Male-coded job adverts hurt gender balance

by Dec 3, 2019

We need to be more wary of creating male-coded job adverts

Many companies are hoping to attract more female candidates to their top positions, so why do they continue to create male-coded job adverts? 

At one time a job advert was the first time an applicant would be introduced to a company. Today that has changed, and a potential candidate will have had as many as 15 touch points with your organisation. This could be via your web site, social media or knowledge of your products and services. All your communication in the public domain sends messages about you to your target market. If you are trying to attract women to your organisation it’s important to create and position your messages with intention. They should be strategic using language that says “welcome you belong here”.  Not “enter at your peril” or “danger … men at work.”

LinkedIn research, Gender Insights Report, indicates that women apply for 20% fewer jobs than men on that platform. So, what your job posting says and the way it is created is important.

Language is important

Evidence That Gendered Wording in Job Advertisements Exists and Sustains Gender Inequality (Journal of Personality and Social Psychology, July 2011, Vol 101(1), p109-28), is a study by Danielle Gaucher, Justin Friesen, and Aaron C. Kay. It indicates how job adverts include different kinds of gender-coded language which is received by men and women differently. Their study highlights the level of appeal the jobs conveyed and how much the participants felt that they could potentially ‘belong’ in that job organisation.

Their results showed that women felt that job adverts with masculine-coded language were less appealing. As a result, they felt that they would “belong” less in those occupations. For men, feminine-coded adverts were only slightly less appealing. Furthermore, there was no effect on how much the men felt they belonged in those roles. In basic terms, male-coded job adverts deter female candidates, while male-coded adverts do not put men off.

What do you think of male-coded job adverts like this?

This week I was working with an executive and he showed me an advert for a role which interested him. This came from an international organisation which has a strong commitment to gender balance. However, it struggles with attracting and retaining women at the very level this job posting was targeting.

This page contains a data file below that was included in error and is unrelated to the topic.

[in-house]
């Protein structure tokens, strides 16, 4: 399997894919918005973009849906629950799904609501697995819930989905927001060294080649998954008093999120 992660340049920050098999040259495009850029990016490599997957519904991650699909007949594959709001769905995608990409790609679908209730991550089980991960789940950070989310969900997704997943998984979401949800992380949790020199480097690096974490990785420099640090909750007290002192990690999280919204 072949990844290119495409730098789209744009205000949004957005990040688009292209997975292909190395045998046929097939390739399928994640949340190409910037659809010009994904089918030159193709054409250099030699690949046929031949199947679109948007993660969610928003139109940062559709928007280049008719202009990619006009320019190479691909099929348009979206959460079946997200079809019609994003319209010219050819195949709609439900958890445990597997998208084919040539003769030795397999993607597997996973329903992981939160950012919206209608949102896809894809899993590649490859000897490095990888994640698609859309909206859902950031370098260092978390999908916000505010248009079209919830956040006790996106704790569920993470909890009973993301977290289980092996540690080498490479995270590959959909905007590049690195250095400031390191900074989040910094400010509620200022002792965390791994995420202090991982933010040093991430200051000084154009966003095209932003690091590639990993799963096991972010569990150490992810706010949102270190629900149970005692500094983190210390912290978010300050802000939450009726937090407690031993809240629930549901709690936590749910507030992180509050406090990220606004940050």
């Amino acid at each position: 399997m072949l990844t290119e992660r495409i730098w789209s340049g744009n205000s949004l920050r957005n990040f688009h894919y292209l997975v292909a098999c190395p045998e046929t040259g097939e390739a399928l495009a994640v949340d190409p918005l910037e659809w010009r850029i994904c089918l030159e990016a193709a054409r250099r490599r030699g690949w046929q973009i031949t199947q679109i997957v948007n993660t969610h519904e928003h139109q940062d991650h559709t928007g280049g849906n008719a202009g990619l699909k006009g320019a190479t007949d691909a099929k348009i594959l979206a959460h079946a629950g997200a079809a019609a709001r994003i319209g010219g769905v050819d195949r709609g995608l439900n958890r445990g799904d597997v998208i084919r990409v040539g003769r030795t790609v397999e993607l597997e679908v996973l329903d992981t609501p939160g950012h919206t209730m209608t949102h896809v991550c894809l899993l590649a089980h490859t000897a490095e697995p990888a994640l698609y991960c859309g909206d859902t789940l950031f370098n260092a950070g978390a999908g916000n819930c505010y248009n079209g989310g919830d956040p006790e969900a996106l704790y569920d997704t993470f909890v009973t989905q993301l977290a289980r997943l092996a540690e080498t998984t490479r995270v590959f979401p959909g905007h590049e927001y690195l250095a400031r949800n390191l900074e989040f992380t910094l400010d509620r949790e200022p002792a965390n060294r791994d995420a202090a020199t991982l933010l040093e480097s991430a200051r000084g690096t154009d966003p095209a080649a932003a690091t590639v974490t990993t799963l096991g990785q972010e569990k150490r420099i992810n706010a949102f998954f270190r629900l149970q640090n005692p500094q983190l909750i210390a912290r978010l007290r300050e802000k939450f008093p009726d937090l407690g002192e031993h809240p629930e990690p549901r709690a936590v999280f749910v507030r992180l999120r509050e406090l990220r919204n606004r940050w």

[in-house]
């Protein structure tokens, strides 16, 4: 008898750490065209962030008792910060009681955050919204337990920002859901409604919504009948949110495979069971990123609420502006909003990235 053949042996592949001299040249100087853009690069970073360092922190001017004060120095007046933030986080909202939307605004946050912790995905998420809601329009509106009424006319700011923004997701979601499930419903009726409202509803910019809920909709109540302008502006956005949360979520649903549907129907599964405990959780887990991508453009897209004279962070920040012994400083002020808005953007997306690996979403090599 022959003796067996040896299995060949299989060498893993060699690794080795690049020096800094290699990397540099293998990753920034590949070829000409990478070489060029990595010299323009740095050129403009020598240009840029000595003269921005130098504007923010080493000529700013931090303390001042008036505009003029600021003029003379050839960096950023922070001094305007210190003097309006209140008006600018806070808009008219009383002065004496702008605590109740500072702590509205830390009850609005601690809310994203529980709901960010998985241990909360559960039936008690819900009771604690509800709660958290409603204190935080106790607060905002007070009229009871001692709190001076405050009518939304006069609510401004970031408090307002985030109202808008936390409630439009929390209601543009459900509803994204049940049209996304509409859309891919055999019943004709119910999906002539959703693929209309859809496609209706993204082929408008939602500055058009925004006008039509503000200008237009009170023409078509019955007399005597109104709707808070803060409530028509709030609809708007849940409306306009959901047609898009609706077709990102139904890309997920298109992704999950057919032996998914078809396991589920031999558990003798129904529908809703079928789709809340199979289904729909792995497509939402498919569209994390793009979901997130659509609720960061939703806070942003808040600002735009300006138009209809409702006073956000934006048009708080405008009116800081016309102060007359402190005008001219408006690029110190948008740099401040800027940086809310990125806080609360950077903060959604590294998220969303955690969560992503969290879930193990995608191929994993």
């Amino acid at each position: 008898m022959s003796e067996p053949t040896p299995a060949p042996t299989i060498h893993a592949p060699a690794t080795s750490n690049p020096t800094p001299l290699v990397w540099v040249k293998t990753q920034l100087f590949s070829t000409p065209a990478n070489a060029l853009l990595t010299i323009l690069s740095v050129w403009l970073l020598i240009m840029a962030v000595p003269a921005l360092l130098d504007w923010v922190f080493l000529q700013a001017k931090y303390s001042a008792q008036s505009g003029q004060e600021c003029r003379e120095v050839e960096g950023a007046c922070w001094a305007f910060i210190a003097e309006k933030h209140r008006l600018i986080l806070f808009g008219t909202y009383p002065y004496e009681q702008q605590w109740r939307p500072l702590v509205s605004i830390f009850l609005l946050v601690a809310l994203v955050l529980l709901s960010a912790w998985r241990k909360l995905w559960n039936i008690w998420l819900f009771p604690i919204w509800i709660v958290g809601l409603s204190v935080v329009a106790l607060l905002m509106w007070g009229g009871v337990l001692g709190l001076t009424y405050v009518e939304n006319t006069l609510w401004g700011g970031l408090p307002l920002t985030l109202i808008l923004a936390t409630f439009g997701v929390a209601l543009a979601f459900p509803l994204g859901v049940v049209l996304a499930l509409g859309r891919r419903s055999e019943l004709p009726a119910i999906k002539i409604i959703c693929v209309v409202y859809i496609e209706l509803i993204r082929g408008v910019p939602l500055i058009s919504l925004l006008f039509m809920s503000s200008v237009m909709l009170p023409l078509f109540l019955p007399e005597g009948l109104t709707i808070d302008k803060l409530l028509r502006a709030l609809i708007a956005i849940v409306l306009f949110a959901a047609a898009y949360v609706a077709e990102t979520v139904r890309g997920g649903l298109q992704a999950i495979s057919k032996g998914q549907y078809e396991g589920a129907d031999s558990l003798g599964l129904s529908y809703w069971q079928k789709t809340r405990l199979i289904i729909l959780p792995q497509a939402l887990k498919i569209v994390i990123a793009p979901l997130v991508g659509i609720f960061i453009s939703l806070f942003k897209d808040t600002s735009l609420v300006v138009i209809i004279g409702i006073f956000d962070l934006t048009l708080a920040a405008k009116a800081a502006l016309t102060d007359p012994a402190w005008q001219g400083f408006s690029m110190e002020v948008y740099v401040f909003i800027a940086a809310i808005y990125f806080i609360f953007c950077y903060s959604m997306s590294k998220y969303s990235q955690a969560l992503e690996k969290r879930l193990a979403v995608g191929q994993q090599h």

An executive search specialist (male) wrote the preamble on the job profile, which the client would probably then have approved. Although it stated a desire to move from a transactional business model to one built on trusted relationships, the posting itself was very male coded. We ran it through a gender decoder app.  See the results below:

I don’t know how many women applied for this job, but the imbalance in the language composition is clear. It was set up, probably unintentionally, to appeal to male applicants. As you can see, there were TWENTY male coded words compared to FOUR feminine coded words. The subliminal messaging in an advert, while perhaps inadvertent, can make a significant impact on the type of candidates who apply. We have no way of knowing how many women might have self de-selected, simply because they felt they couldn’t / wouldn’t fit in.

Research shows that stereotypically masculine words or phrases can put women off applying for jobs. Nouns like, scrum master, rock star, ninja, and black belt may cause some women to look away. Adjectives such as assertive, decisive, analytical, independent, and self-reliant can.

Research from thousands of ads by Totaljobs produced two lists of masculine and feminine coded words. An asterisk indicates a root:

Male-coded words

Active, Adventurous, Aggress*, Ambition, Analy*, Assert*, Athlet*, Autonom*, Boast*, Challeng*, Compet*, Confident, Courag*, Decide, Decisive, Decision*, Determin*, Dominant, Domina*, Force*, Greedy, Headstrong, Hierarch*, Hostil*, Implusive, Independen*, Individual*, Intellect*, Lead*, Logic, Masculine, Objective, Opinion, Outspoken, Persist, Principle*, Reckless, Stubborn, Superior, Self-confiden*, Self-sufficien*, Self-relian*.

Female-coded words

Affectionate, Child*, Cheer*, Commit*, Communal, Compassion*, Connect*, Considerate, Cooperat*, Depend*, Emotiona*, Empath*, Feminine, Flatterable, Gentle, Honest, Interpersonal, Inter-dependen*, Interpersona*, Kind, Kinship, Loyal *, Modesty, Nag, Nurtur*, Pleasant*, Polite, Quiet*, Respon*, Sensitiv*, Submissive, Support*, Sympath*, Tender*, Together*, Trust*, Understand*, Warm*, Whin*, Yield*.


Take a look at our FREE e-book for 12 key steps to attract, recruit and retain female talent.

Gender-coded leadership adverts